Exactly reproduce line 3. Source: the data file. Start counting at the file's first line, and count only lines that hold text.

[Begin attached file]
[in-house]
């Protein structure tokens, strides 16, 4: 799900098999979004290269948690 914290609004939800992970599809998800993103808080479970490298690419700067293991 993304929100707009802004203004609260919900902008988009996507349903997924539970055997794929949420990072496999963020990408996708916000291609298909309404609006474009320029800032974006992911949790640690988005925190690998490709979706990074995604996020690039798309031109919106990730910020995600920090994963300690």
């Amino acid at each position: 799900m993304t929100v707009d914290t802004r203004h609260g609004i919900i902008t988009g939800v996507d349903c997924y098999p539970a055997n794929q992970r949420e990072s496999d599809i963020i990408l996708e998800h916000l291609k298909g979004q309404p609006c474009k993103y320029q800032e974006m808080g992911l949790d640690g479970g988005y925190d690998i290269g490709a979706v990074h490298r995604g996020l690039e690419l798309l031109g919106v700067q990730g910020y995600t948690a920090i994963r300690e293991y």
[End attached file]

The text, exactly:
């Amino acid at each position: 799900m993304t929100v707009d914290t802004r203004h609260g609004i919900i902008t988009g939800v996507d349903c997924y098999p539970a055997n794929q992970r949420e990072s496999d599809i963020i990408l996708e998800h916000l291609k298909g979004q309404p609006c474009k993103y320029q800032e974006m808080g992911l949790d640690g479970g988005y925190d690998i290269g490709a979706v990074h490298r995604g996020l690039e690419l798309l031109g919106v700067q990730g910020y995600t948690a920090i994963r300690e293991y």